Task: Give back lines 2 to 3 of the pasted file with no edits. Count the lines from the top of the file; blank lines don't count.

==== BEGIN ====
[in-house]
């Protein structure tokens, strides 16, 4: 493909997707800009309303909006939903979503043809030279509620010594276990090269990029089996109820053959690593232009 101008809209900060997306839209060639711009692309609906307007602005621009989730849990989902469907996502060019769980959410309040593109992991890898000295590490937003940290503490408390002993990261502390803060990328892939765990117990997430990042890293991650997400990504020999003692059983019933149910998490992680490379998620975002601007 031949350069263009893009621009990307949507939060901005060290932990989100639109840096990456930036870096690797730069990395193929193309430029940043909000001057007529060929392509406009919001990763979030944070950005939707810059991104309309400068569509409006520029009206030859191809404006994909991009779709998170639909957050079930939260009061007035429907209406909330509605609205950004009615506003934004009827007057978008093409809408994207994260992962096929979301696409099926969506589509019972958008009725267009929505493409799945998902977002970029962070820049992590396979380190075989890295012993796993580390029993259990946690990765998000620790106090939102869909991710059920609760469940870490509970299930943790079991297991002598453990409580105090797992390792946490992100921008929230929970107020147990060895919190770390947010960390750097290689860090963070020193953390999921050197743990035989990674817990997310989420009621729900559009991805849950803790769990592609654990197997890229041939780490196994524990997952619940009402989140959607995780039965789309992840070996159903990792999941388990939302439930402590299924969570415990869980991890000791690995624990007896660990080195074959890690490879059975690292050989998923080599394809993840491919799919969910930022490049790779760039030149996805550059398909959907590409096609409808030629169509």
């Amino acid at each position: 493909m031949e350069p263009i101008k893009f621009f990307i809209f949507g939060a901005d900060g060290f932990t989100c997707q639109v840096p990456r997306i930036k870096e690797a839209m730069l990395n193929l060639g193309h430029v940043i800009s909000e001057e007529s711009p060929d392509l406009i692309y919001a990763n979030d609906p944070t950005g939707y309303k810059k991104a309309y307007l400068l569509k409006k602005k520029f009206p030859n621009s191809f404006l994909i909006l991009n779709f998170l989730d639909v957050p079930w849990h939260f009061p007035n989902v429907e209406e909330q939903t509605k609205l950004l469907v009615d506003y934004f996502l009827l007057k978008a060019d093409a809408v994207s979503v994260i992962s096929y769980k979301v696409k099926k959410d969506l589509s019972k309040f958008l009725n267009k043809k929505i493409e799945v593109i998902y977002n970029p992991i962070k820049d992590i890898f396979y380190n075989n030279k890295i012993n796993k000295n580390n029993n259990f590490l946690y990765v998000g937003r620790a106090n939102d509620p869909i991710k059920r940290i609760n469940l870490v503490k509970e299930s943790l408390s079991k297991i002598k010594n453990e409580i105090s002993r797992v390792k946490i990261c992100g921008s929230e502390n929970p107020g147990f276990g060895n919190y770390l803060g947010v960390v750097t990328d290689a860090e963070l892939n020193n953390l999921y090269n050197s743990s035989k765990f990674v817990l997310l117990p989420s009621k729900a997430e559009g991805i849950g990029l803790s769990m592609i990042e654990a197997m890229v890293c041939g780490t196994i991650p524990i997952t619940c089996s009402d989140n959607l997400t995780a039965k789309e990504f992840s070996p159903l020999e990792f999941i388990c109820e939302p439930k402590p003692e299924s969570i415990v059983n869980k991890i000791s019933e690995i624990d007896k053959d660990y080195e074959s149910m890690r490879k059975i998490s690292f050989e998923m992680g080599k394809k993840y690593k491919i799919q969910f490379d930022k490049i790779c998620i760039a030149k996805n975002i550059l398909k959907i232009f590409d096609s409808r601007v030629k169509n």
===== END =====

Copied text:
């Protein structure tokens, strides 16, 4: 493909997707800009309303909006939903979503043809030279509620010594276990090269990029089996109820053959690593232009 101008809209900060997306839209060639711009692309609906307007602005621009989730849990989902469907996502060019769980959410309040593109992991890898000295590490937003940290503490408390002993990261502390803060990328892939765990117990997430990042890293991650997400990504020999003692059983019933149910998490992680490379998620975002601007 031949350069263009893009621009990307949507939060901005060290932990989100639109840096990456930036870096690797730069990395193929193309430029940043909000001057007529060929392509406009919001990763979030944070950005939707810059991104309309400068569509409006520029009206030859191809404006994909991009779709998170639909957050079930939260009061007035429907209406909330509605609205950004009615506003934004009827007057978008093409809408994207994260992962096929979301696409099926969506589509019972958008009725267009929505493409799945998902977002970029962070820049992590396979380190075989890295012993796993580390029993259990946690990765998000620790106090939102869909991710059920609760469940870490509970299930943790079991297991002598453990409580105090797992390792946490992100921008929230929970107020147990060895919190770390947010960390750097290689860090963070020193953390999921050197743990035989990674817990997310989420009621729900559009991805849950803790769990592609654990197997890229041939780490196994524990997952619940009402989140959607995780039965789309992840070996159903990792999941388990939302439930402590299924969570415990869980991890000791690995624990007896660990080195074959890690490879059975690292050989998923080599394809993840491919799919969910930022490049790779760039030149996805550059398909959907590409096609409808030629169509």
């Amino acid at each position: 493909m031949e350069p263009i101008k893009f621009f990307i809209f949507g939060a901005d900060g060290f932990t989100c997707q639109v840096p990456r997306i930036k870096e690797a839209m730069l990395n193929l060639g193309h430029v940043i800009s909000e001057e007529s711009p060929d392509l406009i692309y919001a990763n979030d609906p944070t950005g939707y309303k810059k991104a309309y307007l400068l569509k409006k602005k520029f009206p030859n621009s191809f404006l994909i909006l991009n779709f998170l989730d639909v957050p079930w849990h939260f009061p007035n989902v429907e209406e909330q939903t509605k609205l950004l469907v009615d506003y934004f996502l009827l007057k978008a060019d093409a809408v994207s979503v994260i992962s096929y769980k979301v696409k099926k959410d969506l589509s019972k309040f958008l009725n267009k043809k929505i493409e799945v593109i998902y977002n970029p992991i962070k820049d992590i890898f396979y380190n075989n030279k890295i012993n796993k000295n580390n029993n259990f590490l946690y990765v998000g937003r620790a106090n939102d509620p869909i991710k059920r940290i609760n469940l870490v503490k509970e299930s943790l408390s079991k297991i002598k010594n453990e409580i105090s002993r797992v390792k946490i990261c992100g921008s929230e502390n929970p107020g147990f276990g060895n919190y770390l803060g947010v960390v750097t990328d290689a860090e963070l892939n020193n953390l999921y090269n050197s743990s035989k765990f990674v817990l997310l117990p989420s009621k729900a997430e559009g991805i849950g990029l803790s769990m592609i990042e654990a197997m890229v890293c041939g780490t196994i991650p524990i997952t619940c089996s009402d989140n959607l997400t995780a039965k789309e990504f992840s070996p159903l020999e990792f999941i388990c109820e939302p439930k402590p003692e299924s969570i415990v059983n869980k991890i000791s019933e690995i624990d007896k053959d660990y080195e074959s149910m890690r490879k059975i998490s690292f050989e998923m992680g080599k394809k993840y690593k491919i799919q969910f490379d930022k490049i790779c998620i760039a030149k996805n975002i550059l398909k959907i232009f590409d096609s409808r601007v030629k169509n």